Australian PM drops climate change policy

Facing a serious threat to his leadership of the Liberal Party in Australia, Prime Minister Malcolm Turnbull has scrapped his plans to set emissions targets in his signature energy policy. 

The emissions targets have generated large-scale opposition in his party and rather than test his strength in a parliamentary vote, Turnbull has dropped the policy altogether.

BBC:

Down in the polls and desperate to hold on to his position, Malcolm Turnbull knows a leadership challenge could be near.

After all, it's only three years since he launched his own "spill" to oust former prime minister Tony Abbott.

Once a leader looks vulnerable, the political rumour-mill goes into overdrive and trusted Cabinet colleagues can start to look like rivals.

Choosing to back down on the emissions legislation shows that Mr Turnbull wants to avoid testing his support in a parliamentary vote.

Even if the current threat retreats, his authority has been damaged and his opponents have gained momentum.

Mr Turnbull said he would not proceed with the emissions target – part of his National Energy Guarantee (NEG) – because it had no prospect of passing through the House of Representatives, where he has only a slim majority.

He said the NEG would still require electricity retailers to cap their prices and provide more "reliable" streams of power.

"Cheaper power has always been our number one priority when it comes to energy policy," Mr Turnbull said.

This doesn't mean that Australia will have no emissions standards at all.  The Australians are already on track to meet their obligations under the Paris Climate agreement.  So this move has more to do with politics than climate change or energy.

I think this is more evidence of dissatisfaction with the political class, which appears to know no boundaries, nor is it limited to western Europe and the U.S.  Historians talk about the "undercurrents" of history that drive people and events in directions they may not be fully aware of.  The great fomenting of ideas and attitudes of ordinary people will likely be with us for a while as populism pushes its way into the consciousness of nations.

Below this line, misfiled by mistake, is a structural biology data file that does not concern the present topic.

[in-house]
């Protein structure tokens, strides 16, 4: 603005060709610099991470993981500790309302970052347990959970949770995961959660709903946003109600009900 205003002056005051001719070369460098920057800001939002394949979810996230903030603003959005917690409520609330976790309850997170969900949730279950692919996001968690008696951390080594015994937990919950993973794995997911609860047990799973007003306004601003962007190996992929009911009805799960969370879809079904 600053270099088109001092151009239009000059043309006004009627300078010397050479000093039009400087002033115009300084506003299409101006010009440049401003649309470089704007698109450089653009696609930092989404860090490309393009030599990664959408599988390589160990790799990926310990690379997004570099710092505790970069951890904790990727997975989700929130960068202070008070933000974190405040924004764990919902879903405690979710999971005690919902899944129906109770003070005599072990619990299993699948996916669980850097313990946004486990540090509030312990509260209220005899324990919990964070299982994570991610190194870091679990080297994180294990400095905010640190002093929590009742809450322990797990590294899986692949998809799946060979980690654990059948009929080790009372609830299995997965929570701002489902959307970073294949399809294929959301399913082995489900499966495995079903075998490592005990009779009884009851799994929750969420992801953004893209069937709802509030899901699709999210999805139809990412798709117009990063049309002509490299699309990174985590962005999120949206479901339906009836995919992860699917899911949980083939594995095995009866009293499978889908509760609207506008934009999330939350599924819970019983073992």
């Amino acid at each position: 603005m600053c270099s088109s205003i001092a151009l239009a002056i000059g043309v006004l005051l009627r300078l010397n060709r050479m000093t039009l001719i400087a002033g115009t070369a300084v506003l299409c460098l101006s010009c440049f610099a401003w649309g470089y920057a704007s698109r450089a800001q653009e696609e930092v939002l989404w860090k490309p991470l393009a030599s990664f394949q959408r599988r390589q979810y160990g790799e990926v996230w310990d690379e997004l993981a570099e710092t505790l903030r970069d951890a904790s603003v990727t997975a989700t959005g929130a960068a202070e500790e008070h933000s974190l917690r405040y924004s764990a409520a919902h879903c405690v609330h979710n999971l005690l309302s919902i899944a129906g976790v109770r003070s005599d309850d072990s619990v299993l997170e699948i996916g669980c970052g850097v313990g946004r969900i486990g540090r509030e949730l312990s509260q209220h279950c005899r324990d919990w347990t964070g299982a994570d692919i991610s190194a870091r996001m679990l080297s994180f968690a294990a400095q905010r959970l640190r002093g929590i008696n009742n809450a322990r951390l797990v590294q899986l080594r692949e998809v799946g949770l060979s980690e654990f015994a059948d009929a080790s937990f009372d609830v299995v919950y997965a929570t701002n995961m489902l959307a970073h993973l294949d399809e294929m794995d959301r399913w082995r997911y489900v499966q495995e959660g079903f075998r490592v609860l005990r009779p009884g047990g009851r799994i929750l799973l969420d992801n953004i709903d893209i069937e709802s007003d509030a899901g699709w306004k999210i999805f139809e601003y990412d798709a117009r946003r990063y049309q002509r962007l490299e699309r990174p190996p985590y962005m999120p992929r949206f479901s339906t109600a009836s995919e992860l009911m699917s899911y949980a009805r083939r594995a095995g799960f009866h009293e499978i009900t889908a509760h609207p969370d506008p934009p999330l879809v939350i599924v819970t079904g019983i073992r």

Facing a serious threat to his leadership of the Liberal Party in Australia, Prime Minister Malcolm Turnbull has scrapped his plans to set emissions targets in his signature energy policy. 

The emissions targets have generated large-scale opposition in his party and rather than test his strength in a parliamentary vote, Turnbull has dropped the policy altogether.

BBC:

Down in the polls and desperate to hold on to his position, Malcolm Turnbull knows a leadership challenge could be near.

After all, it's only three years since he launched his own "spill" to oust former prime minister Tony Abbott.

Once a leader looks vulnerable, the political rumour-mill goes into overdrive and trusted Cabinet colleagues can start to look like rivals.

Choosing to back down on the emissions legislation shows that Mr Turnbull wants to avoid testing his support in a parliamentary vote.

Even if the current threat retreats, his authority has been damaged and his opponents have gained momentum.

Mr Turnbull said he would not proceed with the emissions target – part of his National Energy Guarantee (NEG) – because it had no prospect of passing through the House of Representatives, where he has only a slim majority.

He said the NEG would still require electricity retailers to cap their prices and provide more "reliable" streams of power.

"Cheaper power has always been our number one priority when it comes to energy policy," Mr Turnbull said.

This doesn't mean that Australia will have no emissions standards at all.  The Australians are already on track to meet their obligations under the Paris Climate agreement.  So this move has more to do with politics than climate change or energy.

I think this is more evidence of dissatisfaction with the political class, which appears to know no boundaries, nor is it limited to western Europe and the U.S.  Historians talk about the "undercurrents" of history that drive people and events in directions they may not be fully aware of.  The great fomenting of ideas and attitudes of ordinary people will likely be with us for a while as populism pushes its way into the consciousness of nations.